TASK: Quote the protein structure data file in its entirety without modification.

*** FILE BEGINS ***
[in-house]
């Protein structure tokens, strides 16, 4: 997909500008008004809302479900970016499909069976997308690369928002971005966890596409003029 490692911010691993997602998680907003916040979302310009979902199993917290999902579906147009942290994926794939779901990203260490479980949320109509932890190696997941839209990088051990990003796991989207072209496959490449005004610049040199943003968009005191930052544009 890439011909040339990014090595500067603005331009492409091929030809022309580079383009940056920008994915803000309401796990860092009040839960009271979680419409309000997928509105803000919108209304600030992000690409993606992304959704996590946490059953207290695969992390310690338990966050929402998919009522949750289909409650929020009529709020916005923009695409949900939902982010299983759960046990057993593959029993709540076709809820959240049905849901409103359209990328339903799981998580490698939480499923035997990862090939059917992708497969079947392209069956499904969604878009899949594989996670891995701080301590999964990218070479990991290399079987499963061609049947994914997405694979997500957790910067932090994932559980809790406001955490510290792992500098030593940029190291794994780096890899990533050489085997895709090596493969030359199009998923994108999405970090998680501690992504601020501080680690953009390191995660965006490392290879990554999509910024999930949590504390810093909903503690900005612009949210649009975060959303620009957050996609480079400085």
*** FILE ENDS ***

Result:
[in-house]
């Protein structure tokens, strides 16, 4: 997909500008008004809302479900970016499909069976997308690369928002971005966890596409003029 490692911010691993997602998680907003916040979302310009979902199993917290999902579906147009942290994926794939779901990203260490479980949320109509932890190696997941839209990088051990990003796991989207072209496959490449005004610049040199943003968009005191930052544009 890439011909040339990014090595500067603005331009492409091929030809022309580079383009940056920008994915803000309401796990860092009040839960009271979680419409309000997928509105803000919108209304600030992000690409993606992304959704996590946490059953207290695969992390310690338990966050929402998919009522949750289909409650929020009529709020916005923009695409949900939902982010299983759960046990057993593959029993709540076709809820959240049905849901409103359209990328339903799981998580490698939480499923035997990862090939059917992708497969079947392209069956499904969604878009899949594989996670891995701080301590999964990218070479990991290399079987499963061609049947994914997405694979997500957790910067932090994932559980809790406001955490510290792992500098030593940029190291794994780096890899990533050489085997895709090596493969030359199009998923994108999405970090998680501690992504601020501080680690953009390191995660965006490392290879990554999509910024999930949590504390810093909903503690900005612009949210649009975060959303620009957050996609480079400085």